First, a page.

Originally the school was meant for young men and women of the wes- tern part of the Damongo Diocese, the parishes of Bole, Bamboi, Tinga, Sawla, Tuna and Kalba. However, only very few candidates from the Bole area presented themselves. A few came from Sawla and Tuna. The great majority have come from the parishes of Wa Diocese, which was not the original intention. It is a big challenge for the school to reach out to the local people. Most students are Christian, with many Catholics among them. A good percentage of them are Muslim and a few are traditional believers. 
Usually there are a fair number of new entrants in form one, but in the course of the years many of them drop out, mainly for fi- nancial reasons. Many are satisfied with the practical training they receive in the school and are not bothered with academic work which would prepare them for further training. As a result they will remain at low level employment after leaving the school.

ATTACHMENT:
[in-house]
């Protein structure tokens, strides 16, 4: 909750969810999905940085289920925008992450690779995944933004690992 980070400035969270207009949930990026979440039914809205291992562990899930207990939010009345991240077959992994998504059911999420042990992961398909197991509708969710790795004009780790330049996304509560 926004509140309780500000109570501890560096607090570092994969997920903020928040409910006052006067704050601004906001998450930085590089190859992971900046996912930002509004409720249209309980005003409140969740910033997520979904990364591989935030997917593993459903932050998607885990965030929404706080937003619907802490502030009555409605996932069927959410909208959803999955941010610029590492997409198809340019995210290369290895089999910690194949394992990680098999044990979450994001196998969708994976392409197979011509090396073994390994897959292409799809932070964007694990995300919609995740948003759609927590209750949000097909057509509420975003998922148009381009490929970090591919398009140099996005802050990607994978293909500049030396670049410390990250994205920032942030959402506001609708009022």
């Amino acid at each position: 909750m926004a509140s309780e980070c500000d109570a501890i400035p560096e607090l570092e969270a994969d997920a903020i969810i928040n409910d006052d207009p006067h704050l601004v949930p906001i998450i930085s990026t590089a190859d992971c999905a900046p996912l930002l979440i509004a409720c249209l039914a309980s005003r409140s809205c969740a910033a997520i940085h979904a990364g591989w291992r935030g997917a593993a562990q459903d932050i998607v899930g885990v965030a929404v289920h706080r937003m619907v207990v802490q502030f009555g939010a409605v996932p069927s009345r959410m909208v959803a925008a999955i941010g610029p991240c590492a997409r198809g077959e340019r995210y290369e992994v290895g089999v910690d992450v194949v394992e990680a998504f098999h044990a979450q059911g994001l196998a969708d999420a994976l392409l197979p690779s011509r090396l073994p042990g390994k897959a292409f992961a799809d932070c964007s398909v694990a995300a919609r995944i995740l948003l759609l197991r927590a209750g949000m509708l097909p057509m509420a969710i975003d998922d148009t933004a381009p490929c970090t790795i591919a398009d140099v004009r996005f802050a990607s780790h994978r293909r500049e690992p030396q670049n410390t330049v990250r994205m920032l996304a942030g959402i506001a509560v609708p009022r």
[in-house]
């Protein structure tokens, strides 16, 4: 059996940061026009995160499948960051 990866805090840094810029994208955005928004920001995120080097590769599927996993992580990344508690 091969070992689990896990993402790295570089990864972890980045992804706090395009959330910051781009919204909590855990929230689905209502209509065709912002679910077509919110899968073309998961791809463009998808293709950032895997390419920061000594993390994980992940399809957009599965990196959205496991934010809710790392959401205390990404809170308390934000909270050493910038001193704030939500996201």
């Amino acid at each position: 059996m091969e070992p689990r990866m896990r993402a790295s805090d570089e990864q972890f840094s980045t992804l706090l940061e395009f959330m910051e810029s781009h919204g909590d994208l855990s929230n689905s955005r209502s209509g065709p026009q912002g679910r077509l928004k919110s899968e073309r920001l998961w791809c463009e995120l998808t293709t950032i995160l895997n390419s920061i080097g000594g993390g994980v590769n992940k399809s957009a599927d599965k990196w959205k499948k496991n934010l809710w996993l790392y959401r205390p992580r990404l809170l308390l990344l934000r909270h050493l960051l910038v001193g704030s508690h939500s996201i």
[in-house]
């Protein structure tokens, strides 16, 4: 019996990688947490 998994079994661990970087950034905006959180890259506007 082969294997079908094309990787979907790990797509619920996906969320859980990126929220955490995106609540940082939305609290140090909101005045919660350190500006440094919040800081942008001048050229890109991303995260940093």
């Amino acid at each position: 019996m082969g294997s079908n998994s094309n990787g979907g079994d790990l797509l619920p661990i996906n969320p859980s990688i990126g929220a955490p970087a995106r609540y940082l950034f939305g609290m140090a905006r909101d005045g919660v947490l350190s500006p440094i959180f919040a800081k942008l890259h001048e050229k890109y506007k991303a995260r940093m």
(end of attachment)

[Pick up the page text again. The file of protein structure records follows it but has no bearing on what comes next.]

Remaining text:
Private school 
St Kizito’s Vocational/Technical School is a private school and has no support from Ghana’s government. Funding for new structures, salaries, running costs, etc. have to come from private sources. The main sponsors of the school are the Diocese of Damongo which pays some teachers salaries, and the partnership Parish of St. Johann. Through the generous contributions of the latter we have financed the building of two 3-unit classroom blocks and a students’ hostel. 
Apart from the partnership parish we received generous support of many other benefactors such as Bro. Wim and Sr. Paula in Ec- kelrade (computers, tools), Mrs Tiny Pittie and co-workers (photo- copier), the Bole District Assembly (electricity poles, borehole) as well as the GET (Ghana Education Trust) Fund who also allocated two 3-unit classroom blocks to the school.